Part II: COVID-19 Inspires New Ways to Provide Summer Support for Students

July 7, 2020

Throughout this summer, we will be posting a series of stories that highlights how the school has adapted during the COVID-19 pandemic, how our Career Development Office is providing summer support for our students and how two summer projects are providing services to organizations and individuals throughout North Carolina.

As the 2020 spring semester came to a close and the effects of COVID-19 were impacting students’ summer jobs, Carolina Law’s Career Development Office (CDO) quickly responded with a plan to make sure that each student had the ability to gain experience, explore career paths and build relationships this summer.

Gaining Experience

Before final exams were administered, the CDO created an easy online form for students to report on whether their summer employment plans had been impacted by COVID-19. Students who had lost their summer job were offered support and CDO immediately worked to line up new summer employment opportunities.

Rob Birrenkott
Rob Birrenkott, assistant dean for career development

As final exams ended, students received an email from Rob Birrenkott, assistant dean for career development, letting them know that CDO had organized more than 50 new job opportunities for them to gain legal experience this summer.

Some of these positions were with public interest organizations and public service organizations. Carolina Law also doubled the amount of public interest stipends available to students who spend their summer advancing the public good.

Other positions were at private law firms and corporations.

Carolina Law also came through with great opportunities for students with two new initiatives launched by the law school. Professor Tom Kelley, in partnership with attorneys from Troutman Pepper, created the UNC School of Law COVID-19 Response Project to serve the legal needs of North Carolina nonprofit organizations as they weather the COVID-19 pandemic. Students also had the opportunity to work the Whole Community Health Project, a joint pilot project between the William R. Kenan Jr Charitable Trust, the UNC Schools of Medicine, Law, the Kenan Flagler-Business School, the Provost’s Office of Interprofessional Education and Practice, and UNC Rural. This interprofessional collaborative Seminar for Medical, Law, Business and Health Professions allowed students to research and document the factors influencing economic participation in Robeson and Edgecombe Counties.

Carolina Law also expanded opportunities for students to work with professors as research assistants in addition to new opportunities to participate in the Externship Program.

Explore Career Paths

Video conference between two people, "Alumni Interview Series: Finding a Job in Tough Times"
Alumni Interview Series: Finding a Job in Tough Times. Maria Mangano ’82, director of career development at UNC School of Law, interviews David Elliott ’09 by video about his career path. Elliott is senior content operations manager at Avalara, a company that produces tax compliance software for businesses.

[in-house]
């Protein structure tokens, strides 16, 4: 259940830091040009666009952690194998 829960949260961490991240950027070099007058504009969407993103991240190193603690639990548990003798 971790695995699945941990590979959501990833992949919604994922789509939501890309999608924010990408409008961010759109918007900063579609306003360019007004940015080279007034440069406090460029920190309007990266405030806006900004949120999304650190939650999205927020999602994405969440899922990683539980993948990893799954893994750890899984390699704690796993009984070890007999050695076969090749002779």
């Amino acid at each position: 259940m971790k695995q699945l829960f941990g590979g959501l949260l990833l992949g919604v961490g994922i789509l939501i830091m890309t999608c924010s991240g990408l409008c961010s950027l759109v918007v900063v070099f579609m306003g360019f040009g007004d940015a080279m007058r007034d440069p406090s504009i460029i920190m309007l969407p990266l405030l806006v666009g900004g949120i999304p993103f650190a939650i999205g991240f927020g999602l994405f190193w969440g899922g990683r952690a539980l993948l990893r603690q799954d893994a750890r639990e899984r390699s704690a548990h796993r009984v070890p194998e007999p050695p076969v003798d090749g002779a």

The CDO designed numerous virtual engagement opportunities to help students learn about a wide range of career paths and legal employers. These events included the following:

  • Recorded one-on-one career conversations between CDO staff and lawyers about their practice area and how they found their job 
  • Small group career chats between employers and students
  • Employer-led webinars
  • One-on-one informational interviews with students and employers

For students who could not attend these events, the CDO office built a searchable digital library so students could access the information covered in the events.

Build Relationships

To help students connect with practitioners, the CDO launched a database in order to advance students’ professional development. Practitioners were able to outline how they were willing to help a student so that it was easy for students to connect based on their needs. Close to 150 lawyers from 23 states and multiple countries signed up to participate.

Even though students weren’t physically in Van Hecke-Wettach Hall, CDO made every effort to keep them engaged and informed of opportunities. Zoom town hall meetings were held for each class. Students received communications through listservs and weekly class newsletters. The CDO staff maintained online office hours where students could pop in for one-on-one appointments. In addition to students, the CDO stayed in regular communication with legal employers  by organizing online meetings with private firms, government, and public interest organizations. This allowed CDO to share timely information with students and assist with recruitment efforts.

“It has been incredible to see our entire community come together,” said Birrenkott. “Staff, faculty and alumni all contributed to advance student development opportunities. I am very proud of how the CDO, and the law school as a whole, responded to these challenging circumstances.”